While most crisis events represent a significant operational challenge and potentially an immediate headline risk, testing an institution's tactical responsiveness, the long-term effect on a college or university's creditworthiness often takes several months to manifest. Consequently, it is not the actual event but the institution's ability to respond and adapt in light of it that determines whether there will be any credit implications. As risks to higher education institutions arise from less traditional areas--scandals, lawsuits, cybersecurity breaches--we believe management and governance need to identify key risks and develop risk mitigation strategies. (For more on how we evaluate event risks and governance factors in our analysis, see "U.S. Higher Education is Learning to Manage its Own Risk," Dec. 2, 2019.)
Pension costs and contributions stress budgets
Many public colleges and universities participate in their respective state's pension plan, and some private universities maintain defined benefit plans. As the burden of unfunded pension and other postemployment benefit liabilities increases, the cost is passed on to participating colleges and universities, which can pressure operating budgets. The lower-for-longer economic forecast coupled with the living-for-longer demographic trend has made some state pension plans credit-drivers. Compounding this, many state pension plans prudently continue to lower their assumed asset return assumption in order to reduce market risk, and accept that this leads to higher costs. However, pension and OPEB challenges are not uniform across the states. While some states have very large current and future cost obligations, others are at or close to being fully funded with limited risk of escalation, so the effect on credit from this obligation can vary greatly. On Oct. 7. 2019, S&P Global Ratings published a "guidance" document, "Assessing U.S. Public Finance Pension And Other Postemployment Obligations For GO Debt, Local Government GO Ratings, And State Ratings." This document lays out our views of risk associated with various pension metrics, including assumptions in the measurement of liability and methods used to fund that liability over time. The map below indicates fiscal 2018 pension funding levels.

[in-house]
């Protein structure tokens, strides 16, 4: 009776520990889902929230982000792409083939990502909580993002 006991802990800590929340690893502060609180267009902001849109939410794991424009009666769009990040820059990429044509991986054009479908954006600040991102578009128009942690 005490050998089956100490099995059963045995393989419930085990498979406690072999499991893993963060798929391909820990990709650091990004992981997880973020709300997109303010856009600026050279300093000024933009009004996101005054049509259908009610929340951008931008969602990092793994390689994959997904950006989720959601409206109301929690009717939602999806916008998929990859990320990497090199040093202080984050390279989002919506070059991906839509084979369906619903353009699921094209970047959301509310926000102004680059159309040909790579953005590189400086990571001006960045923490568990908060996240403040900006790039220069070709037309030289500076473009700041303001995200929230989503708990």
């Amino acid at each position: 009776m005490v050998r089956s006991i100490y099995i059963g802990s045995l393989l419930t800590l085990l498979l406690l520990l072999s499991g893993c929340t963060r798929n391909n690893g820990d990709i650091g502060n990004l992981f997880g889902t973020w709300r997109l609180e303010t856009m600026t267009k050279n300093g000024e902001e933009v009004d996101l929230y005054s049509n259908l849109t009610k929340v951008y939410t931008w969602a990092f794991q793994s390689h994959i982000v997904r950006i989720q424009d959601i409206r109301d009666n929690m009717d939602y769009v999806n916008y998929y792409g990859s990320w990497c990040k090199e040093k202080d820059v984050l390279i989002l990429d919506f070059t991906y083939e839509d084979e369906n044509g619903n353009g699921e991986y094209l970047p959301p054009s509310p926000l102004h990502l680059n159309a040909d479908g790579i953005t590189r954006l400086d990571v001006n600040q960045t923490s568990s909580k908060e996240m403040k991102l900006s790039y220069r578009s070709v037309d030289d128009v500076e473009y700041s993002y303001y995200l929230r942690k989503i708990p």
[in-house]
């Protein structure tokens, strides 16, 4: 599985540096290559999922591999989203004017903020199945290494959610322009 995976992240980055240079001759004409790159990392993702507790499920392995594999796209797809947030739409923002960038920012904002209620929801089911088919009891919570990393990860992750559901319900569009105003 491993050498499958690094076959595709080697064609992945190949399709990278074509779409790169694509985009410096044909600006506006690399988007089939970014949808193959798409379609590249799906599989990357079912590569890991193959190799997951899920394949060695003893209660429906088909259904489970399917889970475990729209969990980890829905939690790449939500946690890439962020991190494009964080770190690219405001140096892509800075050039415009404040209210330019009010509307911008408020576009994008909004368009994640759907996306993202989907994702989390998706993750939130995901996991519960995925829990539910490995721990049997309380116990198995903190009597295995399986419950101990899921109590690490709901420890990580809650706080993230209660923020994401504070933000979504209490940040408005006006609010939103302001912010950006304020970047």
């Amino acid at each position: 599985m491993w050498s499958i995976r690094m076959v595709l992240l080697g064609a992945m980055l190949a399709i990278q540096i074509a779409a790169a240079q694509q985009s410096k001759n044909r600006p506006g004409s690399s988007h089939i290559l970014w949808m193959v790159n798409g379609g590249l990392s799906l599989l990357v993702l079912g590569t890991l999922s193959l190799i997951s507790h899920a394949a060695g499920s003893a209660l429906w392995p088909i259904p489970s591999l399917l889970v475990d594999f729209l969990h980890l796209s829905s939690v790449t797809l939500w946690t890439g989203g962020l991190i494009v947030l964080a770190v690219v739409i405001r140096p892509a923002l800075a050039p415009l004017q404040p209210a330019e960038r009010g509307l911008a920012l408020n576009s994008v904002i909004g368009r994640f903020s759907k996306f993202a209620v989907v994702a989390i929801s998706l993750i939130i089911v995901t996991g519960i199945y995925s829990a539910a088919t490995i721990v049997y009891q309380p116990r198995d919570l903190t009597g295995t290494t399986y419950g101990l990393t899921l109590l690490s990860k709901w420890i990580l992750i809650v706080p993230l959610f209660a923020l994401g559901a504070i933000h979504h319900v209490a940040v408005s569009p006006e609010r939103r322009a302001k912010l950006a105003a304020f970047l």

For colleges and universities that participate in state plans with low funded ratios, schools are generally seeing increasing required pension and other post retirement contributions which can stress budgets as they grow year over year. Notably, in Kentucky, we have seen this pressure budgets for regional universities that we rate (Western Kentucky University, Eastern Kentucky University, and Northern Kentucky University), as their required pension and OPEB contributions had nearly doubled over five years, to almost 50% of covered payroll in fiscal 2019. In the fall, the Kentucky legislature passed 2019 House Bill 1, which froze required contributions in order to provide pension relief--a positive credit factor; however, in our view, pension expenses remain a credit concern.
We work closely with our state analysts to assess a forward-looking view of changes in assets and liabilities, funded ratios, and funding discipline. Per our higher education criteria, we view low pension plan funding ratios and a failure to cash-fund actuarially determined contributions or statutorily required contributions in full negatively. Our assessment includes a forward-looking view of changes in assets and liabilities, funded ratios, and funding discipline. We expect to see possible rising pension and retirement obligation costs for schools in certain states, which could further soften operating margins. We evaluate each individual school's financial flexibility and ability to manage any additional cost burden on a case-by-case basis. In some instances, rising pensions costs do affect a school's overall credit profile and rating. We expect this risk will remain an important credit factor.
Economy at peak of the cycle?
Colleges and universities have been feeling the effects of economic recovery through annual increases in state operating appropriations for the past eight years, with fiscal 2020 seeing the largest annual percentage increase since fiscal year 2015 (according to the annual Grapevine survey, a joint project of the Center for the Study of Education Policy at Illinois State University and the State Higher Education Executive Officers Association). For fiscal 2020, only three states (Alaska, Hawaii, and New York) reported a year-over-year decline in state funding for higher education.
However, while state funding has been growing, the increases haven't been as big as the decreases felt during the recession. Nationally, spending from states' general funds has surpassed pre-recession levels after adjusting for inflation, but states' recoveries have varied widely, as has their support of higher education. Funding for higher education still remains below pre-recession levels in many states, and some schools are still coping with the lingering effects of funding cuts on their finances. Public colleges and universities continue to moderate their tuition increases, while considering other ways to raise revenues and lower costs such as completing extensive reviews of all business operations on campuses, using external consulting firms to make recommendations on efficiencies, or, in some cases, consolidating or eliminating programs.